What does the extension of Spain’s ERTE furlough scheme entail?
EL PAÍS has put together an overview of what is covered under the new deal, which will extend the temporary layoff plan until September 30
After several days of negotiations, the government, unions and employers agreed on Thursday to extend the ERTE furloughing scheme for companies affected by the coronavirus crisis until September 30.
Under the system, companies suffering losses from the Covid-19 pandemic and the confinement measures can temporarily send home workers or reduce their working hours. Thousands of businesses have filed for ERTEs since the Spanish government introduced a lockdown in mid-March.
This is the second time that the scheme, which was due to end on June 30, has been extended.
Although the state of alarm has come to an end, businesses will continue to be given exemptions and most of the conditions of the current scheme will remain in place, such as the ban on hiring new workers. During the next three months, companies will not be able to lay off workers for objective reasons nor lift the suspension on temporary contracts. What’s more, workers on an ERTE will continue to receive unemployment aid.
The Spanish Cabinet is set to approve the extension of the ERTE scheme on Friday.
What does the extension agreement entail?
Under the agreement, the ERTE furloughing scheme, which was approved under the state of alarm, will be extended until September 30. This means that ERTEs requested for reasons of force majeure by companies that have not yet reopened will remain in place. The agreement also opens the possibility of extending the scheme to companies that are forced to close again due to a fresh coronavirus outbreak.
What exemptions will businesses receive?
In the case of total ERTEs for causes of force majeure, where all employees have been sent home, companies with fewer than 50 workers will receive tax exemptions of 70% in July, 60% in August and 35% in September. If a company has more than 50 workers, it will be relieved of paying 50% of employer contributions in July, 40% in August and 25% in September.
In the case of partial ERTEs, where some workers have returned, exemptions also apply. In businesses with fewer than 50 workers, companies will receive exemptions of 60% for employees who have returned to work and 35% for those who remain suspended. In businesses with more than 50 workers, the rate is 40% and 25%, respectively.
Do the exemptions apply to active businesses?
Yes. Companies that are back in business but have to close again as a result of a coronavirus outbreak, will not only be able to apply for an ERTE for force majeure, they will also be relieved of paying 80% of employer contributions, if they have fewer than 50 workers, and 60%, if they have more than 50 staff members.
Does the agreement apply to ERTEs for objective reasons?
Yes. For the first time, companies that declare ERTEs for objective reasons (technical, organizational, economic, or relating to production) will receive exemptions. The goal is to transition companies on ERTEs for force majeure to ERTEs for objective reasons, given that the state of alarm has come to an end. This means that companies will have to begin to reincorporate workers. The objective is to prioritize reduced working hours over temporary layoffs.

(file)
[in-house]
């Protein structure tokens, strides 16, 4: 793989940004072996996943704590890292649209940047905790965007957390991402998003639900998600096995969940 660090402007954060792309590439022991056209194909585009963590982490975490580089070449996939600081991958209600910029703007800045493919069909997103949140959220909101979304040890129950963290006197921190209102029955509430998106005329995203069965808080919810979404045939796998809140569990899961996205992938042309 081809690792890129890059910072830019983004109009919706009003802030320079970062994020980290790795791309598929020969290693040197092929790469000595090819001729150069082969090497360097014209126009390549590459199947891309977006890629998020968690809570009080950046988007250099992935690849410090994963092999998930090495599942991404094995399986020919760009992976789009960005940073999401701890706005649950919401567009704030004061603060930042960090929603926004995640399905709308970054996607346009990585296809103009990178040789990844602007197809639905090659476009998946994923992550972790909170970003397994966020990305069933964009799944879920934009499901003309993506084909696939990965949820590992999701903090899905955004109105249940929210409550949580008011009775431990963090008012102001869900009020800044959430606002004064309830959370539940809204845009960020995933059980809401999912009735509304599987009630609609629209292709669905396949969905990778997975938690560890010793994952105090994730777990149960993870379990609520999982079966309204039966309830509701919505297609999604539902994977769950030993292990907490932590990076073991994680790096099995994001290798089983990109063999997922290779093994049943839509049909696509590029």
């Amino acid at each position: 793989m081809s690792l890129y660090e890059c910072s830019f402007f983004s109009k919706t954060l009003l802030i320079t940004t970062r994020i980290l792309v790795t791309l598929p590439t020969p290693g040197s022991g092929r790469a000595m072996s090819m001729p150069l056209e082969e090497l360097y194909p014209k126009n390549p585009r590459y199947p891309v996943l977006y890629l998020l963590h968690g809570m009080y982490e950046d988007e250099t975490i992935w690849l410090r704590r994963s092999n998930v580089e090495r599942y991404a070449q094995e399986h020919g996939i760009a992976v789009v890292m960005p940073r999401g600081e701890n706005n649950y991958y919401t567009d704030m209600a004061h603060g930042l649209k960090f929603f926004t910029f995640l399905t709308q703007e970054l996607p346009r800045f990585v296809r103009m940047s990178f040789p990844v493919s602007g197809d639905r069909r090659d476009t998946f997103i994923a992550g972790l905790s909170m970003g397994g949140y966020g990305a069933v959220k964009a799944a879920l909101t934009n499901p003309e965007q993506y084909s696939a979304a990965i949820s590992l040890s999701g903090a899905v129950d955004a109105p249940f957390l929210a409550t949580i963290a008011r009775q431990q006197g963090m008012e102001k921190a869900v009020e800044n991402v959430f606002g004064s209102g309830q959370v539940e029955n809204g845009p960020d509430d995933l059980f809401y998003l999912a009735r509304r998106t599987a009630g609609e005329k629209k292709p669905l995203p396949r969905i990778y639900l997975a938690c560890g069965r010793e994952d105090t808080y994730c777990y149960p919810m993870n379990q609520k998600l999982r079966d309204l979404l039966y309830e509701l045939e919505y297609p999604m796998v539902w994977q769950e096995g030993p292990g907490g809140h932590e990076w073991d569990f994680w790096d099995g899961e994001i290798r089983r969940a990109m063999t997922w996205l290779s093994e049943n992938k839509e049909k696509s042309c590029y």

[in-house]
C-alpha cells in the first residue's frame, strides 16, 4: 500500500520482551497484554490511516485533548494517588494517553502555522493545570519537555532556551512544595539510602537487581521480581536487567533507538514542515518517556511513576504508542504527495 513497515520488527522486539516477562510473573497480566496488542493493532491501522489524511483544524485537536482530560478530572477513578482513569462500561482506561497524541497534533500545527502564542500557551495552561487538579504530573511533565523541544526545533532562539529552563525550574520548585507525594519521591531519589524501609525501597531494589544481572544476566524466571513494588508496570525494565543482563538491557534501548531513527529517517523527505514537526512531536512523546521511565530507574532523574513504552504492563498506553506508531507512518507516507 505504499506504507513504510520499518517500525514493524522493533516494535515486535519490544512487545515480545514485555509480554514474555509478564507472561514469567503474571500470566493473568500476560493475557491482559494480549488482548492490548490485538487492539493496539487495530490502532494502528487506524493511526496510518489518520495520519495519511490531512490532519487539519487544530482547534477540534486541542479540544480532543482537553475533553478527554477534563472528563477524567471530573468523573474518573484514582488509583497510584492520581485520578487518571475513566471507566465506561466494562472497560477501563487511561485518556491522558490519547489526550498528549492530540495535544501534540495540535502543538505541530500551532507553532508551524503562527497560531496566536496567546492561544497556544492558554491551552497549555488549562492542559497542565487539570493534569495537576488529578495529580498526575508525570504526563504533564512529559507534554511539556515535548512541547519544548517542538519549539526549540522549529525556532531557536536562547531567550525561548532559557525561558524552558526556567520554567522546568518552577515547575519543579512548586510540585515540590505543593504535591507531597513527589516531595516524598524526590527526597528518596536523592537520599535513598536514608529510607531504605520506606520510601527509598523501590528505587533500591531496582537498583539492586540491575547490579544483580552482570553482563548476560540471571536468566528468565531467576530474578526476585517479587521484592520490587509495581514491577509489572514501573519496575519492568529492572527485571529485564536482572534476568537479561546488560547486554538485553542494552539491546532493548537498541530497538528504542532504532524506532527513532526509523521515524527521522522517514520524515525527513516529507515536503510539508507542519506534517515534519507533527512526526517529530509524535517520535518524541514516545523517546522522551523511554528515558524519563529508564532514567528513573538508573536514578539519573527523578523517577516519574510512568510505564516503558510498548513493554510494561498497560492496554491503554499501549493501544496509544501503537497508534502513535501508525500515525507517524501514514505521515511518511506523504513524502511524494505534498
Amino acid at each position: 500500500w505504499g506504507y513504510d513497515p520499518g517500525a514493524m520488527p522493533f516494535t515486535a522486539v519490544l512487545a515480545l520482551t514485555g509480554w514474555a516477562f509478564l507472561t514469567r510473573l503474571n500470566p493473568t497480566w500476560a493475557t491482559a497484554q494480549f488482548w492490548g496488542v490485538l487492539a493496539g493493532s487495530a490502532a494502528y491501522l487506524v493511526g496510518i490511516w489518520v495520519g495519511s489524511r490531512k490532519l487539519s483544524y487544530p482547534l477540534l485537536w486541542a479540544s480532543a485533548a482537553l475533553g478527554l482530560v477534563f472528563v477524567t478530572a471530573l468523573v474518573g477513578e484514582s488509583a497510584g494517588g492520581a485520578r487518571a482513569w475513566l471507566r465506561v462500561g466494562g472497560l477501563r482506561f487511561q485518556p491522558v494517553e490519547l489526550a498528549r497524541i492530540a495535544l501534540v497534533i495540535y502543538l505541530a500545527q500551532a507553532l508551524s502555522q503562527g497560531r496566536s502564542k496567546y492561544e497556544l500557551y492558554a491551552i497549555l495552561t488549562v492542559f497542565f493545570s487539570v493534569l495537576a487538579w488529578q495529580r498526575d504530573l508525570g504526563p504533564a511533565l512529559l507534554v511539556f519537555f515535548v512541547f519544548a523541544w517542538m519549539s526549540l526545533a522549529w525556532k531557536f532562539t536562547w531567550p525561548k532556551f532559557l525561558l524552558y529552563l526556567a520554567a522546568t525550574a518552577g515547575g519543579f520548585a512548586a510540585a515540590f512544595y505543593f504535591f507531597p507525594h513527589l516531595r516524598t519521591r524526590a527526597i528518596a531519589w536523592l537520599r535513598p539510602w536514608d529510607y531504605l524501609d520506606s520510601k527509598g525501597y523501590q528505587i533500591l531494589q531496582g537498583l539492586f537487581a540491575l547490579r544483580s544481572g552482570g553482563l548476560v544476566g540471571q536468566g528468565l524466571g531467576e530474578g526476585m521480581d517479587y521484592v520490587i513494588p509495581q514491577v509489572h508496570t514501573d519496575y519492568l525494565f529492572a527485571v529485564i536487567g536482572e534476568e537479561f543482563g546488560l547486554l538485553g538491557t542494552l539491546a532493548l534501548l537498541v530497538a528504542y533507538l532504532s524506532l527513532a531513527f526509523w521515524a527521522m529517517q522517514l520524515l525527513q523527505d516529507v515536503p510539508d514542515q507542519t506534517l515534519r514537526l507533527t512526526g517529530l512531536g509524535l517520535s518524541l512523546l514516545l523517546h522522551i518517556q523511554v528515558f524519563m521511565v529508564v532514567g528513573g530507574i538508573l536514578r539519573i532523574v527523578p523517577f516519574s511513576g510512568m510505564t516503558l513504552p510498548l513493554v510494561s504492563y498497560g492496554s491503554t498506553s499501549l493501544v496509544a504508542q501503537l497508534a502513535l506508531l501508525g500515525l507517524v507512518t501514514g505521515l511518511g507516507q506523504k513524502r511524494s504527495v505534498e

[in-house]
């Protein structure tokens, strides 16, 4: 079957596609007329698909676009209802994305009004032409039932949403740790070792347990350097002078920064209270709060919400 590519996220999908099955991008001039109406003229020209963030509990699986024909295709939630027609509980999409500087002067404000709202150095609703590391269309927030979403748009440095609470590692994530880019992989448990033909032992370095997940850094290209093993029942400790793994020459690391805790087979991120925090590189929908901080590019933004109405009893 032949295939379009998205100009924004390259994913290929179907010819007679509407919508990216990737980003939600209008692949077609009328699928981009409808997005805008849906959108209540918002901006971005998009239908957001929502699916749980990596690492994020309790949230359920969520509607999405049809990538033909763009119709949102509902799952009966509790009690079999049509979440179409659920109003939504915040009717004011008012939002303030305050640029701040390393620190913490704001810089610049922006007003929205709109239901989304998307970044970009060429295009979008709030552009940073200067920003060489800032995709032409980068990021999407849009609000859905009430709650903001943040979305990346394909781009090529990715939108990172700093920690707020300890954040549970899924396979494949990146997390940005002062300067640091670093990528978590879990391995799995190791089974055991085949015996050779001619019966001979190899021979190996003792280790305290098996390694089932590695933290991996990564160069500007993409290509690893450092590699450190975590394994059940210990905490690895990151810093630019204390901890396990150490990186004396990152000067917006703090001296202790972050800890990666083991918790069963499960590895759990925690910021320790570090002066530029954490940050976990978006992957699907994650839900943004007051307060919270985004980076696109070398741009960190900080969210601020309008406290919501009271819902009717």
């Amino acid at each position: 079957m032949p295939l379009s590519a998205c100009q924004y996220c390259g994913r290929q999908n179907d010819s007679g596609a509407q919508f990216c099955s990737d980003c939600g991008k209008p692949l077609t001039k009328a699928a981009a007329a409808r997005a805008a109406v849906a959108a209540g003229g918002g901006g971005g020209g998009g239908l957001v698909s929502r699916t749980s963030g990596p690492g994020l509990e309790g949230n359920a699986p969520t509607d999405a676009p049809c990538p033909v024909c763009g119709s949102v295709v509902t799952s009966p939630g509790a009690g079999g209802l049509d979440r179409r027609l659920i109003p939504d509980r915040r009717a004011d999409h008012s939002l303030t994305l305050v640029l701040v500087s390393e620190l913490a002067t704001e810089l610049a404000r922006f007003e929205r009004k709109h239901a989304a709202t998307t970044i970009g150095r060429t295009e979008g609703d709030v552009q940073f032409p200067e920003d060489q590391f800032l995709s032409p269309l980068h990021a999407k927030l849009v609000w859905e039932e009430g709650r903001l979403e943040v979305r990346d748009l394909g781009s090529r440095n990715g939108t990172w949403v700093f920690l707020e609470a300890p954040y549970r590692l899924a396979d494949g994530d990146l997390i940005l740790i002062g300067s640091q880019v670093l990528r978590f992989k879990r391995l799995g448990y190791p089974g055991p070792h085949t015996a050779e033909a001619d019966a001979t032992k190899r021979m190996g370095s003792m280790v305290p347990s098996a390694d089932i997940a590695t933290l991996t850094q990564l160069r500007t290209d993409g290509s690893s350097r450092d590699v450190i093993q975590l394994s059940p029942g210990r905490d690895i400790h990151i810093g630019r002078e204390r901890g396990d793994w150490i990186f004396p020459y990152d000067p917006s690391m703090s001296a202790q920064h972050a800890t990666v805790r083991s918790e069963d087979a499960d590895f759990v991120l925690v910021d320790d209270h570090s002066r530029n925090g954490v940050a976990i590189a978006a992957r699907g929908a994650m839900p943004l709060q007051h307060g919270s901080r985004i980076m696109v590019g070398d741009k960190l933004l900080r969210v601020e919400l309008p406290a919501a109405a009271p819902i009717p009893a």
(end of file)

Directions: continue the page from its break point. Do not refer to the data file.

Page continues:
Will workers on ERTEs continue to receive unemployment support?
Yes, the unemployment aid associated with the scheme will remain until September 30, with the exception of permanent seasonal workers, for whom unemployment benefits will be extended to December 31.
What are the limits on businesses?
Companies on an ERTE will not be able to do overtime, and will only be allowed to hire new staff or outsource work if their staff members cannot do it themselves for justified reasons. Failing to meet these conditions will result in fines. What’s more, businesses that are headquartered in a tax haven will not be able to apply for an ERTE for objective reasons.
Do businesses have to maintain jobs?
The agreement extends the commitment to maintain employment for six months for companies that have declared an ERTE for objective reasons. For businesses that are receiving exemptions associated with this type of ERTE for the first time, the six-month deadline is calculated from the date the new decree comes into effect.
Can workers be laid off for objective reasons?
No. The agreement maintains the government’s veto on layoffs for objective reasons until September 30.
What will happen with temporary contracts?
The end date of temporary contracts, including training, handover and substitution contracts, will remain on hold until September. In practice this means that these contracts are being extended to that date even if the employer does not wish to do so.
English version by Melissa Kitson.